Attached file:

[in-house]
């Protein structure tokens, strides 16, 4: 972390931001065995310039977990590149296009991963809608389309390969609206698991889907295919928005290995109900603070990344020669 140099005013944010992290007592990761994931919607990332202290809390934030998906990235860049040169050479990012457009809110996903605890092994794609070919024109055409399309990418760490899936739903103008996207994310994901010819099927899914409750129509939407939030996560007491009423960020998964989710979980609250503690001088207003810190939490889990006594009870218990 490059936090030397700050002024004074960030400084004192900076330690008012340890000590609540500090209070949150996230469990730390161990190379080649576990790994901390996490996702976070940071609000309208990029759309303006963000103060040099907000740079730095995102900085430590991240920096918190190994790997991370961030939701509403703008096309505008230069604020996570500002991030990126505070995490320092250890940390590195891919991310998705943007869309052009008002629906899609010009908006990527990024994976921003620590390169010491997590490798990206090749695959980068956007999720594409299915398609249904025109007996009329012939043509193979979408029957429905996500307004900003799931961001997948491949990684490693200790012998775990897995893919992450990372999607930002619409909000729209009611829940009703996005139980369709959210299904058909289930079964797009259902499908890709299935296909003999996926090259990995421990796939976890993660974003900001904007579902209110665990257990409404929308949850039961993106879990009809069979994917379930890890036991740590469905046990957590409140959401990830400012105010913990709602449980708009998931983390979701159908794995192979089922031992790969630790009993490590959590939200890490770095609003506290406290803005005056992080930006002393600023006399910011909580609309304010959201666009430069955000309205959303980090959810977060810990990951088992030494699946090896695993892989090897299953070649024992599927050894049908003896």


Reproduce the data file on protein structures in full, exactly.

[in-house]
């Protein structure tokens, strides 16, 4: 972390931001065995310039977990590149296009991963809608389309390969609206698991889907295919928005290995109900603070990344020669 140099005013944010992290007592990761994931919607990332202290809390934030998906990235860049040169050479990012457009809110996903605890092994794609070919024109055409399309990418760490899936739903103008996207994310994901010819099927899914409750129509939407939030996560007491009423960020998964989710979980609250503690001088207003810190939490889990006594009870218990 490059936090030397700050002024004074960030400084004192900076330690008012340890000590609540500090209070949150996230469990730390161990190379080649576990790994901390996490996702976070940071609000309208990029759309303006963000103060040099907000740079730095995102900085430590991240920096918190190994790997991370961030939701509403703008096309505008230069604020996570500002991030990126505070995490320092250890940390590195891919991310998705943007869309052009008002629906899609010009908006990527990024994976921003620590390169010491997590490798990206090749695959980068956007999720594409299915398609249904025109007996009329012939043509193979979408029957429905996500307004900003799931961001997948491949990684490693200790012998775990897995893919992450990372999607930002619409909000729209009611829940009703996005139980369709959210299904058909289930079964797009259902499908890709299935296909003999996926090259990995421990796939976890993660974003900001904007579902209110665990257990409404929308949850039961993106879990009809069979994917379930890890036991740590469905046990957590409140959401990830400012105010913990709602449980708009998931983390979701159908794995192979089922031992790969630790009993490590959590939200890490770095609003506290406290803005005056992080930006002393600023006399910011909580609309304010959201666009430069955000309205959303980090959810977060810990990951088992030494699946090896695993892989090897299953070649024992599927050894049908003896």